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Thursday, January 17 , 2019, 4:26 pm | Partly Cloudy 61º


Santa Maria Police Department Makes Move to New, ‘Modern’ Station

The West Betteravia Road building, four times the size of the old facility, features a state-of-the-art crime lab, a larger detective bureau and new phone extensions

Santa Maria Police Chief Ralph Martin stands in the hallway of the department’s new station on West Betteravia Road. The $30 million facility will open Monday.
Santa Maria Police Chief Ralph Martin stands in the hallway of the department’s new station on West Betteravia Road. The $30 million facility will open Monday. (Janene Scully / Noozhawk photo)

Crime lab equipment, a coffee machine and thousands of pieces of evidence were already in place as moving day arrived Friday for the Santa Maria Police Department. 

The new police station at 1111 W. Betteravia Road will open Monday with new phone extensions, a state-of-the-art crime lab, a larger detective bureau and more.

The longtime station at 222 E. Cook St. closed for public business at noon Thursday so workers could complete the move into the new facility.

“I think it is so exciting for nearly 200 employees to leave a 63-year-old building that was designed for 25 people to go to a state-of-the-art, what I will say is, the most modern police facility in California,” Chief Ralph Martin said. 

The $30 million facility will replace an old station built when the city had 15,000 residents. Today, Santa Maria has 102,087 residents, making it the largest city in San Luis Obispo and Santa Barbara counties.

In 2008, the city purchased the 70,000-square-foot building once used by Lockheed Martin Corp. to modernize equipment used to monitor just-launched rockets and missiles. Rental income from the former tenant helped the city fund the police station renovation.

Four times the size of the old police station, the Betteravia building now is the largest city facility, exceeding even the new Santa Maria Public Library that opened in 2008. 

Features inside the new station were designed to meet the needs of modern law enforcement efforts along with simply giving staff more room to operate. 

Interview rooms have closed circuit cameras that can be monitored by detectives sitting in another room. The standard two-way window mirrors are history.

“We got rid of those. It’s all high-tech now,” Martin said. 

SMPD station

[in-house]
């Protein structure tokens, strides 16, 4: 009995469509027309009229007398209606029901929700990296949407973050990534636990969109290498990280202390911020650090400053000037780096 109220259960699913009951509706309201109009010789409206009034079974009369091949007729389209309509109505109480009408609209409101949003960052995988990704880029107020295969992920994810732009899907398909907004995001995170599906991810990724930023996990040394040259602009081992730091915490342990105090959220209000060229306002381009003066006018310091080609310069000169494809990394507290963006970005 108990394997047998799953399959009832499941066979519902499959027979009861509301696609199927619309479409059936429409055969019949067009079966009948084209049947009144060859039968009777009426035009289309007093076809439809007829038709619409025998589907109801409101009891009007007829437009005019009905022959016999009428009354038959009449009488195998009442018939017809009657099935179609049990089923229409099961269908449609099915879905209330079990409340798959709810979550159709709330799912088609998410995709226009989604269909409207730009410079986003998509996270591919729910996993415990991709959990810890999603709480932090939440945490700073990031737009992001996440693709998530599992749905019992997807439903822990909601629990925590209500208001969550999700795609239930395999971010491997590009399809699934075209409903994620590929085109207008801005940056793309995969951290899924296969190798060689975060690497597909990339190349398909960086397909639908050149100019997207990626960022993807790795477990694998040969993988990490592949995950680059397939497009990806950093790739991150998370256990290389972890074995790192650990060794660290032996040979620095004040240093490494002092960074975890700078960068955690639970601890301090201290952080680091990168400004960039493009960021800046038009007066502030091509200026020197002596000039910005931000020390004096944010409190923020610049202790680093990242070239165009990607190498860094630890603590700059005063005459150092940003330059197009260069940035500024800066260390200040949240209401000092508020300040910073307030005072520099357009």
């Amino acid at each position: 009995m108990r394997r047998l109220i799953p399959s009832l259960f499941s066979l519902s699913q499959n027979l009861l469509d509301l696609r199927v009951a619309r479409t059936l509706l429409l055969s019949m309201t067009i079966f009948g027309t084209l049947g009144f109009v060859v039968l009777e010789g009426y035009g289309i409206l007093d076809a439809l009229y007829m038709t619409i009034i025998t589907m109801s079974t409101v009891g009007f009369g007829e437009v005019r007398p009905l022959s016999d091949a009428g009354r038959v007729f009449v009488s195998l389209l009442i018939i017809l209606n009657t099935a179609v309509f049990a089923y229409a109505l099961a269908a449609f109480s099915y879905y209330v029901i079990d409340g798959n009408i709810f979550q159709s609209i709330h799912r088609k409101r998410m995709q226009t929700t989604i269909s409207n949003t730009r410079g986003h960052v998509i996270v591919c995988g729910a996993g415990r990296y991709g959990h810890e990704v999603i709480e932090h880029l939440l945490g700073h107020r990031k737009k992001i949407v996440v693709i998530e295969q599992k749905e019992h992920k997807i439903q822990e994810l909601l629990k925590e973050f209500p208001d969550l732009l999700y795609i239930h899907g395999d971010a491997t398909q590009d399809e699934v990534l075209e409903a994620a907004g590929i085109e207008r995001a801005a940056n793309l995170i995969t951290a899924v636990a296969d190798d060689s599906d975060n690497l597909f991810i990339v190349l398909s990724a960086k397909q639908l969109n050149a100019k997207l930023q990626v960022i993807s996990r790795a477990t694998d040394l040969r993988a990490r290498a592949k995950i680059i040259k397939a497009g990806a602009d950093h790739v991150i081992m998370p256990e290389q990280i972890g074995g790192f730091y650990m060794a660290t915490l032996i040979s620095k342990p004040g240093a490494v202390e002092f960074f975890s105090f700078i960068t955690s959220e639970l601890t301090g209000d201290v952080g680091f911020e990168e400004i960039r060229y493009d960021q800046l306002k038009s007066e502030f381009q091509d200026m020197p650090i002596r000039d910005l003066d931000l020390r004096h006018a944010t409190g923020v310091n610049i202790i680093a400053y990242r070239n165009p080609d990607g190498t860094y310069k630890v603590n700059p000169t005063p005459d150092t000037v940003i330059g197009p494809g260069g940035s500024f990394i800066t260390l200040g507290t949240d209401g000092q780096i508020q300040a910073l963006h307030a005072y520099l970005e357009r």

The briefing room of the new Santa Maria police station has some finishing touches already in place, including the Hook of the Month highlighting the best arrest. (Janene Scully / Noozhawk photo)

Earlier, employees moved thousands of pieces of evidence into the much larger room in the new station.

“It’s the biggest room in the entire building,” Martin said. 

A handful of people undertook moving the evidence, a monumental task as they needed to make sure the chain of custody involved as few people as possible to avoid future challenges in court. 

“My hat’s off to them. They did an incredible job,” Martin said.

While some finishing touches remained to be added Friday, others, such as the Hook of the Month plaque to celebrate the best arrest, already were installed.

The future home of public safety dispatchers inside the station sits empty for now since they will stay at the old building and are expected to relocate to the Betteravia station in a few months. Raised flooring hides the plethora of necessary equipment for the vital emergency communications. 

City officials hope to sell the Cook Street building, and intend to use the funds to renovate the old library facility to house Community Development Department staff now in Pine Street offices. 

While the main police business phone number will remain 805.928.3781, extensions changed from three to four digits, by adding a “2” in front of existing numbers. For example, to dial the Records Bureau, the old number was extension 590; the new extension will be 2590. 

To schedule Live Scans and get fingerprint information, callers will now need to dial 2465 instead of the old 465 extension. Callers with emergencies should dial 9-1-1.

Noozhawk North County editor Janene Scully can be reached at .(JavaScript must be enabled to view this email address). Follow Noozhawk on Twitter: @noozhawk, @NoozhawkNews and @NoozhawkBiz. Connect with Noozhawk on Facebook.

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